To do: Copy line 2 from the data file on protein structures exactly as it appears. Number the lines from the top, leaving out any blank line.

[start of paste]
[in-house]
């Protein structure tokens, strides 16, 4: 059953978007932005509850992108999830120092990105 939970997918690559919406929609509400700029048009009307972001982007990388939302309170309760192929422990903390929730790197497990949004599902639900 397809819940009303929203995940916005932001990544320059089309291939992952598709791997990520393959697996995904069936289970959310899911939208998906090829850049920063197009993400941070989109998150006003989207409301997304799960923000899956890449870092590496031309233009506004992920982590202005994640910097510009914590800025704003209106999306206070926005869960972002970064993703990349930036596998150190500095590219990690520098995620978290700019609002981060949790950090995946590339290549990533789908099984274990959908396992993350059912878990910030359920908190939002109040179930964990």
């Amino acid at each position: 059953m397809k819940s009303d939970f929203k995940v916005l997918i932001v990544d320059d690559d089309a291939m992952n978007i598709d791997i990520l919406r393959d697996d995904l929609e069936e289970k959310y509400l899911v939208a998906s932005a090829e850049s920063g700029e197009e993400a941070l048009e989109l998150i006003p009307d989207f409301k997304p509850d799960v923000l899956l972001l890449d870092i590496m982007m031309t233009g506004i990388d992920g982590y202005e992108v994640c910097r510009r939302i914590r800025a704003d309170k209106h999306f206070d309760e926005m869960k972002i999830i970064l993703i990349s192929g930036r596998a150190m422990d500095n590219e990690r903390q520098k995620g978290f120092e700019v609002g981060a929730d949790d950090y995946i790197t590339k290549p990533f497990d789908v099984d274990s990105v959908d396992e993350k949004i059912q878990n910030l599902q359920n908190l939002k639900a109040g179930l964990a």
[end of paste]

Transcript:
């Protein structure tokens, strides 16, 4: 059953978007932005509850992108999830120092990105 939970997918690559919406929609509400700029048009009307972001982007990388939302309170309760192929422990903390929730790197497990949004599902639900 397809819940009303929203995940916005932001990544320059089309291939992952598709791997990520393959697996995904069936289970959310899911939208998906090829850049920063197009993400941070989109998150006003989207409301997304799960923000899956890449870092590496031309233009506004992920982590202005994640910097510009914590800025704003209106999306206070926005869960972002970064993703990349930036596998150190500095590219990690520098995620978290700019609002981060949790950090995946590339290549990533789908099984274990959908396992993350059912878990910030359920908190939002109040179930964990």